Archive for healthy

Bistro Kids: Bringing healthy, local food to school lunches

Posted in Bistro Kids with tags , , , , , , , , on May 13, 2014 by bistrokids

An interview with Bistro Kids founder Kiersten Firquain


Bistro kidsWhen she saw the “convenient junk food” her son, Kiersten Firquain did more than start packing a bag for him. She launched a whole farm-to-school program called Bistro Kids to revamp how students eat, including menus that focus on fresh, local foods; visits from farmers; cooking lessons and school gardens. It serves 5,000 meals a day in Kansas City and St. Louis area schools and 6,000 snacks a day in YMCA after-school programs.

“I remember when the lunch ladies made everything from scratch, and my goal is to get that back,” she said in a recent interview with The Hartman Group.

She’s not alone. Choicelunch, Revolution Foods and a host of other programs are working to improve school lunches and, in the process, people’s health and lives.

They are working to undo the repercussions of a generation of children brought up during a revolution in food culture. Children today are raised both at home and in public schools to be mindful of the ingredients in foods, differences between food types (e.g., organic vs. conventional, fresh and local) and the benefits of diet and exercise.

Bistro Kids has been so successful that some children from the program, which started in 2006, have gone on to culinary school and come back to work as chefs for the program. In 2011, Bistro Kids was bought by Treat America, an acquisition that means additional resources and talent.


Boulder Valley looking to serve up high school lunches via food truck

Posted in News links with tags , , , , , , , , , , on March 3, 2014 by bistrokids

The Boulder Valley School District is poised to jump on the food truck trend, thanks to a $75,000 donation from Whole Foods.

The donation, which needs the approval of the school board at its meeting on Tuesday night, will pay for a pre-owned food truck that the district plans to rotate around its five large high schools — Boulder, Fairview, Monarch, Centaurus and Broomfield — potentially adding in smaller high schools as the schedule allows.

“It really fits in with our healthy eating program,” said Ann Cooper, Boulder Valley’s food services director. “Instead of leaving campus, (students) can come to the truck and get really great hamburgers or whatever it is we’re going to serve.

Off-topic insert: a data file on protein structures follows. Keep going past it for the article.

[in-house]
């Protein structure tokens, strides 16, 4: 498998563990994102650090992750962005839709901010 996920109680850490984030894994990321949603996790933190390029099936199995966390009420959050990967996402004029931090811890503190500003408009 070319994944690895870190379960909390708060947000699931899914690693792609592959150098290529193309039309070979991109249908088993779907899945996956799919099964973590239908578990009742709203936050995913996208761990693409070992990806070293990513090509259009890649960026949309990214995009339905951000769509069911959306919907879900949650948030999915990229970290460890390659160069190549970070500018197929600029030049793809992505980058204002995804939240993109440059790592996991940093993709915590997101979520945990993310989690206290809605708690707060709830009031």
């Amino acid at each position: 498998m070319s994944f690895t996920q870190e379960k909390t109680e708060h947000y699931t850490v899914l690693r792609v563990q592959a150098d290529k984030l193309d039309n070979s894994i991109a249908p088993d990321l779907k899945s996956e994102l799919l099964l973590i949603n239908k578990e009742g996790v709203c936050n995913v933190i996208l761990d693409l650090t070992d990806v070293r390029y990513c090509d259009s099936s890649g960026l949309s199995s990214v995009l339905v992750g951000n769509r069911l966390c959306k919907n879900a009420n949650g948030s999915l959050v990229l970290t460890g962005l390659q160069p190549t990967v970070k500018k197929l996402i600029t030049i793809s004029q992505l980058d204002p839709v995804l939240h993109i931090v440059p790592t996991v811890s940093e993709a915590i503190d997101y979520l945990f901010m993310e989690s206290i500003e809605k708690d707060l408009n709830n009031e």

“I’m really, really excited about it. It showcases what we do and will promote the school lunch program to the community.”

The goal is to up the appeal of school lunches, boosting the district’s high school numbers. Now, less than 20 percent of the district’s high school students buy hot lunches at school.

“High school students are our biggest challenge,” Cooper said.

A few districts around the country have added food trucks of their own, while others are fighting to keep outside food trucks away from their schools.

In Colorado, the Jefferson County School District uses a food truck in its summer food program. But, so far, no other districts in the state appear to have tried a mobile lunch option during the school year, said Brehan Riley, nutrition program supervisor at the Colorado Department of Education.

“With the high schoolers especially, it’s a great idea,” Riley said. “Food trucks are very popular. It’s something different.”

The donation was a good fit for Whole Foods, a longtime partner in Boulder Valley’s efforts to make its school lunches healthier, said Ben Friedland, an executive marketing coordinator for the grocer.

“A food truck is going to help them continue to serve healthy lunches to kids throughout our community,” he said.

U.S. permanently relaxes rules aimed at healthier school meals

Posted in News links with tags , , , , , , , , on January 7, 2014 by bistrokids

Reuters) – U.S. regulators said on Thursday they were permanently relaxing school meal rules that were designed to combat childhood obesity by reining in calories and portion sizes but aroused complaints the policies caused students to go hungry.